Oxidative stress, which is defined as an excess of pro-oxidant species that are not counterbalanced by an adequate endogenous and exogenous antioxidant defense system, has been proposed as a risk factor for microvascular damage. It is also involved in the development of endolymphatic hydrops. In addition, cellular damage and apoptotic cell death associated with oxidative stress might contribute to the sensorineural hearing loss found in later stages of Ménière's disease (Labbe et al., 2005). Furthermore, the serum concentration of reactive oxygen species (ROS; as measured using spectrophotometric methods) and a global oxidative stress index, which reflect oxidative and antioxidant counterparts, respectively, were significantly higher in patients with SSNHL than they were in controls (Capaccio et al., 2011). Increased levels of protein carbonyls and 4-hydroxynonenal, which are markers of protein oxidation, have been detected in the lymphocytes of patients with Ménière's disease compared with controls, with a significant decrease in the ratio of reduced glutathione versus oxidized glutathione both in the plasma and in lymphocytes (Calabrese et al., 2010). The results of these previous reports imply that the oxidative stress response is involved in the pathophysiology of both SSNHL and Ménière's disease.
Genetic factors may contribute partly to the etiologies of SSNHL and Ménière's disease. In SSNHL, significant associations have been reported mainly for polymorphisms in genes related to blood vessels, circulation, or inflammation, including protein kinase C eta type (1425G/A), matrix metalloproteinase-1 (−1607G/2G), interleukin 1A (−889C/T), interleukin 6 (−572C/G), methylenetetrahydrofolate reductase (C677T), prothrombin (G20210A), platelet Gly IIIaA1/A2, and factor V Leiden (Capaccio et al., 2005a, 2005b, 2007, 2009; Uchida et al., 2010, 2011; Furuta et al., 2011; Nam et al., 2011; Hiramatsu et al. 2012). In Ménière's disease, significant associations have been reported for genetic polymorphisms, such as those in the KCNE potassium channel genes (in the Japanese population, but not in Caucasians), adducin 1 (Gly460Trp), heat-shock protein 70-1 (190G/C), and interleukin 1A (–889C/T) (Doi et al., 2005; Kawaguchi et al., 2008; Teggi et al., 2008; Campbell et al., 2010; Furuta et al., 2011). To date, there has been a limited number of papers on the relationship between genetic polymorphisms involved in oxidative stress response and SSNHL and Ménière's disease, with the exception of the two reports mentioned previously, which revealed an absence of significant associations between polymorphisms of glutathione S-transferase T1 (GSTT1) and GSTM1 and SSNHL (Cadoni et al., 2006; Um et al., 2011).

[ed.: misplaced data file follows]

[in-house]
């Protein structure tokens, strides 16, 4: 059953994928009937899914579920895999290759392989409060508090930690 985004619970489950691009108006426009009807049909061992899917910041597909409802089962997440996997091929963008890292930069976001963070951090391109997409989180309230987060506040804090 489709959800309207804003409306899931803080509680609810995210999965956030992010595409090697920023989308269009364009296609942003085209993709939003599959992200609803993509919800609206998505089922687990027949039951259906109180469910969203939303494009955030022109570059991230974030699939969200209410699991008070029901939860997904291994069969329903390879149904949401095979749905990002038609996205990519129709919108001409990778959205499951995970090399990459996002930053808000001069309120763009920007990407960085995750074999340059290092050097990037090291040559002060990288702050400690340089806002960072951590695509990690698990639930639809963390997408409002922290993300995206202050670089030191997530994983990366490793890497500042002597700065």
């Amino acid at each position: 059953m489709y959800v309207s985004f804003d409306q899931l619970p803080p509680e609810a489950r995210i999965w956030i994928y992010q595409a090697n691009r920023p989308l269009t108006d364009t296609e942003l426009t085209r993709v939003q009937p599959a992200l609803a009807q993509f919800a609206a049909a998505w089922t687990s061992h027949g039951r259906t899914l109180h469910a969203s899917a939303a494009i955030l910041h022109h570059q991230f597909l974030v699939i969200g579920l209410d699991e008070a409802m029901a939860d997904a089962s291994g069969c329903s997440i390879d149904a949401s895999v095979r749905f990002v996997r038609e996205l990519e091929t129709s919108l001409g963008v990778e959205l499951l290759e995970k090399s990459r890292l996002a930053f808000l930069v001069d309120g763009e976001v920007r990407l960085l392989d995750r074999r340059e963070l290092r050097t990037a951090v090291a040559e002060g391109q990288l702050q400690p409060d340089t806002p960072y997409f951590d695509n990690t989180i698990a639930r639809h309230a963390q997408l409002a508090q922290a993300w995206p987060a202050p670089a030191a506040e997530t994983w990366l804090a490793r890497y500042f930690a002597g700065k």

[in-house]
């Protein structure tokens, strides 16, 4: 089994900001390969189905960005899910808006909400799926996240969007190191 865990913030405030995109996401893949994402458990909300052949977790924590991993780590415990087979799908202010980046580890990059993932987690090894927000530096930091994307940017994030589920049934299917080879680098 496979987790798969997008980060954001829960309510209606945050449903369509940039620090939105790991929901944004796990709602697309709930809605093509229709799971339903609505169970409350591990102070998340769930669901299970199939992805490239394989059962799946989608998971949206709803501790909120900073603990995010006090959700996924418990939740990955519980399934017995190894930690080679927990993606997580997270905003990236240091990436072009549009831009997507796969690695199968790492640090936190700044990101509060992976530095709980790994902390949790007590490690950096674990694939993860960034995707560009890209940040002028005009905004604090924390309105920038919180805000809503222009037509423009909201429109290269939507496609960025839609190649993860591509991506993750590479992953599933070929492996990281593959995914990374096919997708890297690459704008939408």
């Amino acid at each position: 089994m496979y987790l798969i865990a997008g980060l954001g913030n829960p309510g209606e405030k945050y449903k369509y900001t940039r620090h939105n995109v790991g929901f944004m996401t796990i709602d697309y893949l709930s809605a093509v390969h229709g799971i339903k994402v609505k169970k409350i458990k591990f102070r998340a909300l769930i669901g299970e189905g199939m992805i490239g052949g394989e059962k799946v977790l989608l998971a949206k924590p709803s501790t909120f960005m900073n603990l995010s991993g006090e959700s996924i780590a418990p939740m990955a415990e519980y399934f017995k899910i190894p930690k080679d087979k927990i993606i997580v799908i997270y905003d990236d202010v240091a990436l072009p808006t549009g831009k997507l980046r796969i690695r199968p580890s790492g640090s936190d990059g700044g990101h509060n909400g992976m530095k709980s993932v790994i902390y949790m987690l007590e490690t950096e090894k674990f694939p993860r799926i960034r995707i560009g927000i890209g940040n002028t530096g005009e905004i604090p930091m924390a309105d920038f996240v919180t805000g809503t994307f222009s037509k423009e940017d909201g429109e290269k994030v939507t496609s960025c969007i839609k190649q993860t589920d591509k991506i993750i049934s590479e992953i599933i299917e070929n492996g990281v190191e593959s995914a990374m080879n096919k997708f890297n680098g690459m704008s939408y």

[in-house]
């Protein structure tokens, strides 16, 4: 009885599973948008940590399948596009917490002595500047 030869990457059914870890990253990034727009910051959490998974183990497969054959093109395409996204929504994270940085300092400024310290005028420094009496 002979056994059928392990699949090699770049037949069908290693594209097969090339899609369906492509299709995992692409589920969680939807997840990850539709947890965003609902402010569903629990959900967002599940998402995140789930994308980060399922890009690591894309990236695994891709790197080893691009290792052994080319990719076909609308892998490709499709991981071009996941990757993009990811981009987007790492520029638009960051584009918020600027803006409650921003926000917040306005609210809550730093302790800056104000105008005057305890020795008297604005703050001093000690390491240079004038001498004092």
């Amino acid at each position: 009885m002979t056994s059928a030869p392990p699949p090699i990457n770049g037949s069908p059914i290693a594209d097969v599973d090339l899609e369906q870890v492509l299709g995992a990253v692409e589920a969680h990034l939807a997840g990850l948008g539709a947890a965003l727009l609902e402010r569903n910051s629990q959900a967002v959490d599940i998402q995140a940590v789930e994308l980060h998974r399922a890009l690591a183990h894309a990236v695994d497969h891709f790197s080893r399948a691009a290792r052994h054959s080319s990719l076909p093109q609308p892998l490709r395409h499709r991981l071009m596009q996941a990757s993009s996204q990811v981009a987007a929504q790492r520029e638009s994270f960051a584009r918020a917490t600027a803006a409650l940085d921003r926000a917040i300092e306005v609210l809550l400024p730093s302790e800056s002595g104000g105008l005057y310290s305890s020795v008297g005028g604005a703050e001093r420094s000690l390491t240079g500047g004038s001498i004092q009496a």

Thus, in the present study, we aimed to assess the effects of five additional polymorphisms of genes involved in the oxidative stress response on the risk of susceptibility to SSNHL and Ménière's disease.
Eighty-four patients (38 men, 46 women; mean age±standard deviation, 58.2±14.3 years; range, 22–86 years) affected by SSNHL, and 82 patients (32 men, 50 women; mean age±standard deviation, 54.4±15.3 years; range, 20–79 years) affected by Ménière's disease, who visited the Department of Otorhinolaryngology of the Nagoya University Hospital between November 2007 and March 2011 were enrolled in the study. The patients were recruited consecutively. Idiopathic SSNHL was defined as a sensorineural hearing loss of sudden onset with unknown etiology accompanied by no cranial nerve symptoms other than those from the VIII nerve, according to the criteria established by the Sudden Deafness Study Group of the Ministry of Health and Welfare (1973) and revised by the Acute Severe Hearing Loss Study Group of the Ministry of Health, Labor and Welfare (2011), Japan. Among the 84 patients with SSNHL, 66 (78.6%) had tinnitus and 32 (38.1%) had vertigo. Ménière's disease was diagnosed according to the criteria of the 1995 American Academy of Otolaryngology, Head and Neck Surgery (AAO-HNS, 1995). Among the 82 patients with Ménière's disease, 41 were classified as having definite Ménière's disease, 6 were classified as having probable Ménière's disease, and 35 were classified as having possible Ménière's disease, according to AAO-HNS criteria. Demographic data were recorded via medical interviews or self-reporting.